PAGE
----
Please note that respondents were allowed to choose more than one answer for this question – and a few answers included platforms and technologies that we couldn’t align to the options given on the form.

How do you create technical documentation primarily?

3. Number of People Involved in the Content Lifecycle

25% (26/105) have more than 20 people involved in the content lifecycle

14% (15/105) have 11–20 people involved in the content lifecycle

31% (33/105) have 5–10 people involved in the content lifecycle

30% (31/105) have 2–4 people involved in the content lifecycle

Technical writers rarely work alone. In many cases, they link knowledge between multiple stakeholders within their organization – from the planning of content delivery, to authoring and reviewing documentation, to gaining approval and, finally, publishing technical content. 70% of techcomm content lifecycles involve more than five individuals.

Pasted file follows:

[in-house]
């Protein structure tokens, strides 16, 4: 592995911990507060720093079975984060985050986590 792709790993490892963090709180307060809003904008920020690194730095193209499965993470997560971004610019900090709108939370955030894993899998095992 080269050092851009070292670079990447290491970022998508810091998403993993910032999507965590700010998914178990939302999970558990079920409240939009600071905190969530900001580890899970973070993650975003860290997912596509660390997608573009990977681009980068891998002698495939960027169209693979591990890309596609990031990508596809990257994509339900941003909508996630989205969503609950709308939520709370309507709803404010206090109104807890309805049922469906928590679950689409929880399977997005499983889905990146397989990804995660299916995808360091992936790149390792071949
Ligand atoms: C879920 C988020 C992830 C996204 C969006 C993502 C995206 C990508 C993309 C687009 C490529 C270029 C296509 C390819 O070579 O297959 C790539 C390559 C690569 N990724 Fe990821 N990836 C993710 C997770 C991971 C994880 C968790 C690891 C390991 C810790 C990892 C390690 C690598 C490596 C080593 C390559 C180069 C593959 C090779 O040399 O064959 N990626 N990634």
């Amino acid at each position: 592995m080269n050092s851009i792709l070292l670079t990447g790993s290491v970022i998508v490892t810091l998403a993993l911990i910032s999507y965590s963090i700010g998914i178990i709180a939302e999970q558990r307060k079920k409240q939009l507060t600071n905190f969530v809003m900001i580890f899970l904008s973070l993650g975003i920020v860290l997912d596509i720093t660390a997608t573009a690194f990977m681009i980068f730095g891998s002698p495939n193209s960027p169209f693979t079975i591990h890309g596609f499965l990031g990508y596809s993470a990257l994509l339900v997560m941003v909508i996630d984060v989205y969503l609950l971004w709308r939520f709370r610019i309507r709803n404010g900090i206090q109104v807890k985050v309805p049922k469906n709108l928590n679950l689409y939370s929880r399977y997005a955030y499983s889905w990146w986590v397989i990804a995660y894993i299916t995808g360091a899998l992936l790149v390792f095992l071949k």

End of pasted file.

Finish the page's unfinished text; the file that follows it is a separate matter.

One in four technical writers now interacts with 20 people or more during the content creation process. This trend is likely to continue, especially as more writers deploy documentation platforms that make it easy to obtain valuable feedback from readers.

How many people are involved in your content lifecycle?

4. Stakeholders Collaborating Within the Authoring Environment

Development 55% (42/77) 

Product management 35% (27/77) 

Quality assurance 22% (17/77) 

Marketing & sales 22% (17/77) 

Service & support 25% (19/77)

Other departments training, consulting, content publishing, data analysis 8% (6/77)

Only technical writers 17% (13/77)

Apart from technical writers, who else works inside the techcomm authoring environment, and contributes to manuals and other technical content? That’s what we wanted to find out by asking this follow-up question. Respondents were able to choose multiple answers.